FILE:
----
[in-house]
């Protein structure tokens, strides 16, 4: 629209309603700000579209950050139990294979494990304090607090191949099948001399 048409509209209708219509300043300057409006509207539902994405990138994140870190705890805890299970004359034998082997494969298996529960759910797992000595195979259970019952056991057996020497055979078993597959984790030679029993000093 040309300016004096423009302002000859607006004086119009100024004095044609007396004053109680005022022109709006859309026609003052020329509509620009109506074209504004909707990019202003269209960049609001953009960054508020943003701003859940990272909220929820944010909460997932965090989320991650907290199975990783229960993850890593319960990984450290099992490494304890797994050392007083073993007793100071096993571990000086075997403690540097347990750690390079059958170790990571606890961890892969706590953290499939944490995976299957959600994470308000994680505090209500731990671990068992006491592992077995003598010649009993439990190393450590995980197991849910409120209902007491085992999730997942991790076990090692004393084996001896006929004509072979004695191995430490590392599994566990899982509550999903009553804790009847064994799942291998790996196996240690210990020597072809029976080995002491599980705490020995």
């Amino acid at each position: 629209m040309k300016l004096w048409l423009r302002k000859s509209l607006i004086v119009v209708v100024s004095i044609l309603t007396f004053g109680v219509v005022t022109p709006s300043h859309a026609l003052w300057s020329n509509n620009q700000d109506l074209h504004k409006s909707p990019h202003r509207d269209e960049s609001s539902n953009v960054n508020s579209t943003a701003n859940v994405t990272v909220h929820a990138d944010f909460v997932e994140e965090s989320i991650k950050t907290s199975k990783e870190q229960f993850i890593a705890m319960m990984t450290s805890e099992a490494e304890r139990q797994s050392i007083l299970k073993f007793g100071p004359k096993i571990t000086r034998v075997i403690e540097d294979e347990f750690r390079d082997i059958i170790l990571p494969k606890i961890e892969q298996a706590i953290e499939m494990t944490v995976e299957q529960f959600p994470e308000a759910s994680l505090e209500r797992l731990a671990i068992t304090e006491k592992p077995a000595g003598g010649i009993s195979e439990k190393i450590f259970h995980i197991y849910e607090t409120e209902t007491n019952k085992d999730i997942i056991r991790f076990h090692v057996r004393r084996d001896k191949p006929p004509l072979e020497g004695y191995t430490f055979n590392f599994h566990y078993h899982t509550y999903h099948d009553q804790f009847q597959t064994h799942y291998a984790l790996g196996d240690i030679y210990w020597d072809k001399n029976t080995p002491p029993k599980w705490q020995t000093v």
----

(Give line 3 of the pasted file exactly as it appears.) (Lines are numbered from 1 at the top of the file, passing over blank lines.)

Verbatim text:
């Amino acid at each position: 629209m040309k300016l004096w048409l423009r302002k000859s509209l607006i004086v119009v209708v100024s004095i044609l309603t007396f004053g109680v219509v005022t022109p709006s300043h859309a026609l003052w300057s020329n509509n620009q700000d109506l074209h504004k409006s909707p990019h202003r509207d269209e960049s609001s539902n953009v960054n508020s579209t943003a701003n859940v994405t990272v909220h929820a990138d944010f909460v997932e994140e965090s989320i991650k950050t907290s199975k990783e870190q229960f993850i890593a705890m319960m990984t450290s805890e099992a490494e304890r139990q797994s050392i007083l299970k073993f007793g100071p004359k096993i571990t000086r034998v075997i403690e540097d294979e347990f750690r390079d082997i059958i170790l990571p494969k606890i961890e892969q298996a706590i953290e499939m494990t944490v995976e299957q529960f959600p994470e308000a759910s994680l505090e209500r797992l731990a671990i068992t304090e006491k592992p077995a000595g003598g010649i009993s195979e439990k190393i450590f259970h995980i197991y849910e607090t409120e209902t007491n019952k085992d999730i997942i056991r991790f076990h090692v057996r004393r084996d001896k191949p006929p004509l072979e020497g004695y191995t430490f055979n590392f599994h566990y078993h899982t509550y999903h099948d009553q804790f009847q597959t064994h799942y291998a984790l790996g196996d240690i030679y210990w020597d072809k001399n029976t080995p002491p029993k599980w705490q020995t000093v």